April 13, 2024 12:23 AM
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At the Crossroads – Buz Blog

“Good fortune is what happens when opportunity meets with planning.” – Thomas Edison

I met last week with Brooks Compton who is running for Yavapai County Supervisor in District 1. He had some very enlightening things to say about his past experiences, his vision for the future of our area and the importance of Regional Master Planning to attain that vision.

Brooks Compton is a semi-retired businessman and engineer by trade. He also holds several automotive engineering patents. After researching the Supervisor’s position and communicating with retiring District 1 Supervisor Harry Oberg, Brooks came to the conclusion that the Supervisor position is a full time job requiring at least 50 to 60 hours a week to meet the needs of the constituents.

Brooks explained that he grew up in Clark County, Nevada. At the time of his birth, Clark County, which includes Las Vegas, had a total permanent population of around 200,000, which is less than Yavapai County today. Brooks lived through the unprecedented population explosion of Clark County to 2.3 million. Brooks witnessed what happened with such expansive unplanned growth and he doesn’t want to see that happen in Yavapai County. He knows that our county will grow, but he thinks that growth has to be controlled and carefully planned. Brooks said, “I am witnessing the same mistakes here in Yavapai County today that I lived through in Clark County.”

Brooks stated that he appreciates the hard work of organizations such as the “CYMPO” (Central Yavapai Metropolitan Planning Organization), but suggests a broader scope. He put forth a more inclusive solution by suggesting a renaming of the committee. He would suggest naming it Yavapai County Master Planning Organization.

Brooks’ proposal would encompass how to control growth so that the county can manage traffic, water, the use of public property and the economic effects of that growth. He wants to continue the trend to make Yavapai a destination and an attraction for tourism. He pointed out that the cities like Prescott make their money in sales taxes, therefore, the more visitors and tourists we have paying sales taxes, the more money our cities will have for police, firefighters and infrastructure.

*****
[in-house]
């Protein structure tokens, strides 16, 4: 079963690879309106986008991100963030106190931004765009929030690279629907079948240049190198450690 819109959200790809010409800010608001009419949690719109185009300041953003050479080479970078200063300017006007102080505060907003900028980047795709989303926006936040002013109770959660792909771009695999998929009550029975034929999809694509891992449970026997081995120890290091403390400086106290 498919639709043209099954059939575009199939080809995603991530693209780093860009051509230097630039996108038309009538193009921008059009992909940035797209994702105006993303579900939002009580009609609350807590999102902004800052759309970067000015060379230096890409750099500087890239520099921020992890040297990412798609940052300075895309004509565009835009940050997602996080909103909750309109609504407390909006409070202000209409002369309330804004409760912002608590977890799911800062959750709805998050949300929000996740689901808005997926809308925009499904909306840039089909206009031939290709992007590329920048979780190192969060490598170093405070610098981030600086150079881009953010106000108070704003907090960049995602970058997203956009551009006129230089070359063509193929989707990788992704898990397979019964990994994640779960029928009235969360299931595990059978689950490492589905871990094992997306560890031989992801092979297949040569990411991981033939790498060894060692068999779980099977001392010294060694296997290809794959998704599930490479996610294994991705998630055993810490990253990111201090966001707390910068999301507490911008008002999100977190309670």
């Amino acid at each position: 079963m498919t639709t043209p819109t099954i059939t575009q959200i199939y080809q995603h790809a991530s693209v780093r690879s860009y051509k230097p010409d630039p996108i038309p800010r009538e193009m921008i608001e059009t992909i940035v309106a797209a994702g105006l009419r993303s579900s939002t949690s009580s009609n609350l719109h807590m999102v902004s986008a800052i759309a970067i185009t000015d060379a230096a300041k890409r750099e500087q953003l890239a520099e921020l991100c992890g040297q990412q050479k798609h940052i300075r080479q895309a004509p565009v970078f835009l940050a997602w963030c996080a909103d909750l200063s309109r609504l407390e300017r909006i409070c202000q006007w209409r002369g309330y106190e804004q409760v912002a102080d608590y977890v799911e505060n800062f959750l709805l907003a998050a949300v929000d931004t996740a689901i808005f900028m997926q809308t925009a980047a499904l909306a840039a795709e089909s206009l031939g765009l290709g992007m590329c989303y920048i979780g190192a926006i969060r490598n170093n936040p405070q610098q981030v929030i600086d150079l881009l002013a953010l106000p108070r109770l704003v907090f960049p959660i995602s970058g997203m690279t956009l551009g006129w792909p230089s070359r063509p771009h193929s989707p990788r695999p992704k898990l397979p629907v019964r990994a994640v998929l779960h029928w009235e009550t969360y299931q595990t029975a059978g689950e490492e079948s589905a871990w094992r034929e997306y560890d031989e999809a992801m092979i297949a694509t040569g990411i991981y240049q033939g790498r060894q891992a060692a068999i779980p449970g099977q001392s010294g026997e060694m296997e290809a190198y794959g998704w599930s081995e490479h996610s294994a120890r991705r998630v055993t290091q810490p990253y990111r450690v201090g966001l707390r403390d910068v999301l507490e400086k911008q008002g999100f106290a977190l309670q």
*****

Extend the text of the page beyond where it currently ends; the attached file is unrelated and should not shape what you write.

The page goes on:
When asked about his opponents in the District 1 Supervisor race, Brooks questioned whether either one could devote the time necessary to adequately represent the people of such a large district and county. Former Prescott Mayor Greg Mengarelli is the Business Development Manager for Prescott Frontier Days (PFD). This would appear to be a full time job in itself, so unless he resigns that position, how much time could Mengarelli give to the supervisor’s job? Is there a conflict of interest, or the appearance of a conflict between the two jobs? Could PFD Business Manager Mengarelli solicit money and/or favorable business deals from builders and contractors for the city-owned Rodeo grounds on one day and not have a conflict if these same builders and contractors came before the Board of Supervisors in doing business with Yavapai County?

In addition, an expose last Sunday in Prescott eNews titled “Another Look Behind the Curtain – the Rodeo and the Recall“, by Deb Thalasitis, Mary Beth Hrin, and Toni Denis, brings into question Greg Mengarelli’s fiscal talents since the PFD has lost hundreds of thousands of dollars since he has become their business manager.